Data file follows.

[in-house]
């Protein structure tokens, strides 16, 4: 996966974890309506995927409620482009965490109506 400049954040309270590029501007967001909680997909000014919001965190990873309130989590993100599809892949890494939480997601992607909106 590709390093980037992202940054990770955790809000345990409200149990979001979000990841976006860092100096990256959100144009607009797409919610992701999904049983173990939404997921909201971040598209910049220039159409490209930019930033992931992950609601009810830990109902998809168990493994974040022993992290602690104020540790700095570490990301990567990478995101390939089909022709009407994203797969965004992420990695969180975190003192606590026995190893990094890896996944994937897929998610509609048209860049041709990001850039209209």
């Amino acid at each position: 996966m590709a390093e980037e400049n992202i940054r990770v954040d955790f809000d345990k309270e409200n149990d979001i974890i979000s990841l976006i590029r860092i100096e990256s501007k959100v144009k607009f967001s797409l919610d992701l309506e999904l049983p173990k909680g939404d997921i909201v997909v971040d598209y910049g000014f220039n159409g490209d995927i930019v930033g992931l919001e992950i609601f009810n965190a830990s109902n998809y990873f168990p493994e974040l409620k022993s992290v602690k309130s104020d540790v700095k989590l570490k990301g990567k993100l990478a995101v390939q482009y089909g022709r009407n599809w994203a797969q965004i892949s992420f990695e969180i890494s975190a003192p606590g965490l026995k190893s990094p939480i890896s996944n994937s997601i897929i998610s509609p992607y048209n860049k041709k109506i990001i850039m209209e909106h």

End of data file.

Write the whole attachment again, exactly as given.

[in-house]
């Protein structure tokens, strides 16, 4: 996966974890309506995927409620482009965490109506 400049954040309270590029501007967001909680997909000014919001965190990873309130989590993100599809892949890494939480997601992607909106 590709390093980037992202940054990770955790809000345990409200149990979001979000990841976006860092100096990256959100144009607009797409919610992701999904049983173990939404997921909201971040598209910049220039159409490209930019930033992931992950609601009810830990109902998809168990493994974040022993992290602690104020540790700095570490990301990567990478995101390939089909022709009407994203797969965004992420990695969180975190003192606590026995190893990094890896996944994937897929998610509609048209860049041709990001850039209209």
């Amino acid at each position: 996966m590709a390093e980037e400049n992202i940054r990770v954040d955790f809000d345990k309270e409200n149990d979001i974890i979000s990841l976006i590029r860092i100096e990256s501007k959100v144009k607009f967001s797409l919610d992701l309506e999904l049983p173990k909680g939404d997921i909201v997909v971040d598209y910049g000014f220039n159409g490209d995927i930019v930033g992931l919001e992950i609601f009810n965190a830990s109902n998809y990873f168990p493994e974040l409620k022993s992290v602690k309130s104020d540790v700095k989590l570490k990301g990567k993100l990478a995101v390939q482009y089909g022709r009407n599809w994203a797969q965004i892949s992420f990695e969180i890494s975190a003192p606590g965490l026995k190893s990094p939480i890896s996944n994937s997601i897929i998610s509609p992607y048209n860049k041709k109506i990001i850039m209209e909106h």